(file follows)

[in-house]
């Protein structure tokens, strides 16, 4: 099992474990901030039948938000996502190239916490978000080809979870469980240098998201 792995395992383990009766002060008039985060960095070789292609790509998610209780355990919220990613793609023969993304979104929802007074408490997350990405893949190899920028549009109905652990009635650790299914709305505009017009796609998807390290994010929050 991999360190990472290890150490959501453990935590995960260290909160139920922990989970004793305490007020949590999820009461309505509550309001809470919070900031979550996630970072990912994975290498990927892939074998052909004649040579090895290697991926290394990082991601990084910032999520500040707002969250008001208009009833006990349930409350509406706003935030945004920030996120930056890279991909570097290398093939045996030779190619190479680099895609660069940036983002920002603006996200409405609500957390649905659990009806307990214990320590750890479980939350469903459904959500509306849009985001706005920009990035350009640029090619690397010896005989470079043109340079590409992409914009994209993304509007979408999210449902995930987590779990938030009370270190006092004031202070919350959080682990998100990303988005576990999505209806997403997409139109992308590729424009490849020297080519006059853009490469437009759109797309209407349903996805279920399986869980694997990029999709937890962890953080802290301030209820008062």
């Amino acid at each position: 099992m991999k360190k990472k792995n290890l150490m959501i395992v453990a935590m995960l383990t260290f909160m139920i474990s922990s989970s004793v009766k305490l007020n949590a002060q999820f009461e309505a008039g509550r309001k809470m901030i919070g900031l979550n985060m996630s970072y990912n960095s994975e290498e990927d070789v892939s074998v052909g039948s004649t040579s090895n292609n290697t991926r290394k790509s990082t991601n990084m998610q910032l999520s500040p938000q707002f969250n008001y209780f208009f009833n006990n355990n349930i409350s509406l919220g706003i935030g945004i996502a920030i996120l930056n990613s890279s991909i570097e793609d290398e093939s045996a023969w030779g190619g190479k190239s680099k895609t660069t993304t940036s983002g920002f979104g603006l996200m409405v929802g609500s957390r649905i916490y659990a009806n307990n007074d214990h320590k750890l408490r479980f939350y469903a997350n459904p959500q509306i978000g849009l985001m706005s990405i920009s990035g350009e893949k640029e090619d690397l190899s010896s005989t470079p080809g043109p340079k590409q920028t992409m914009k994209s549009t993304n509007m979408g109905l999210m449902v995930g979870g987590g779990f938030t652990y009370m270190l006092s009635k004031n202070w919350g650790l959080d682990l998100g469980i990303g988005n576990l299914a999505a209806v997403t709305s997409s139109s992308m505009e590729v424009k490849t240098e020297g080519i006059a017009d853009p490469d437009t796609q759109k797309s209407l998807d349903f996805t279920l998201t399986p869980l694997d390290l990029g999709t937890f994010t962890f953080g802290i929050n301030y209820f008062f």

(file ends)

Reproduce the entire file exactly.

[in-house]
């Protein structure tokens, strides 16, 4: 099992474990901030039948938000996502190239916490978000080809979870469980240098998201 792995395992383990009766002060008039985060960095070789292609790509998610209780355990919220990613793609023969993304979104929802007074408490997350990405893949190899920028549009109905652990009635650790299914709305505009017009796609998807390290994010929050 991999360190990472290890150490959501453990935590995960260290909160139920922990989970004793305490007020949590999820009461309505509550309001809470919070900031979550996630970072990912994975290498990927892939074998052909004649040579090895290697991926290394990082991601990084910032999520500040707002969250008001208009009833006990349930409350509406706003935030945004920030996120930056890279991909570097290398093939045996030779190619190479680099895609660069940036983002920002603006996200409405609500957390649905659990009806307990214990320590750890479980939350469903459904959500509306849009985001706005920009990035350009640029090619690397010896005989470079043109340079590409992409914009994209993304509007979408999210449902995930987590779990938030009370270190006092004031202070919350959080682990998100990303988005576990999505209806997403997409139109992308590729424009490849020297080519006059853009490469437009759109797309209407349903996805279920399986869980694997990029999709937890962890953080802290301030209820008062």
């Amino acid at each position: 099992m991999k360190k990472k792995n290890l150490m959501i395992v453990a935590m995960l383990t260290f909160m139920i474990s922990s989970s004793v009766k305490l007020n949590a002060q999820f009461e309505a008039g509550r309001k809470m901030i919070g900031l979550n985060m996630s970072y990912n960095s994975e290498e990927d070789v892939s074998v052909g039948s004649t040579s090895n292609n290697t991926r290394k790509s990082t991601n990084m998610q910032l999520s500040p938000q707002f969250n008001y209780f208009f009833n006990n355990n349930i409350s509406l919220g706003i935030g945004i996502a920030i996120l930056n990613s890279s991909i570097e793609d290398e093939s045996a023969w030779g190619g190479k190239s680099k895609t660069t993304t940036s983002g920002f979104g603006l996200m409405v929802g609500s957390r649905i916490y659990a009806n307990n007074d214990h320590k750890l408490r479980f939350y469903a997350n459904p959500q509306i978000g849009l985001m706005s990405i920009s990035g350009e893949k640029e090619d690397l190899s010896s005989t470079p080809g043109p340079k590409q920028t992409m914009k994209s549009t993304n509007m979408g109905l999210m449902v995930g979870g987590g779990f938030t652990y009370m270190l006092s009635k004031n202070w919350g650790l959080d682990l998100g469980i990303g988005n576990l299914a999505a209806v997403t709305s997409s139109s992308m505009e590729v424009k490849t240098e020297g080519i006059a017009d853009p490469d437009t796609q759109k797309s209407l998807d349903f996805t279920l998201t399986p869980l694997d390290l990029g999709t937890f994010t962890f953080g802290i929050n301030y209820f008062f």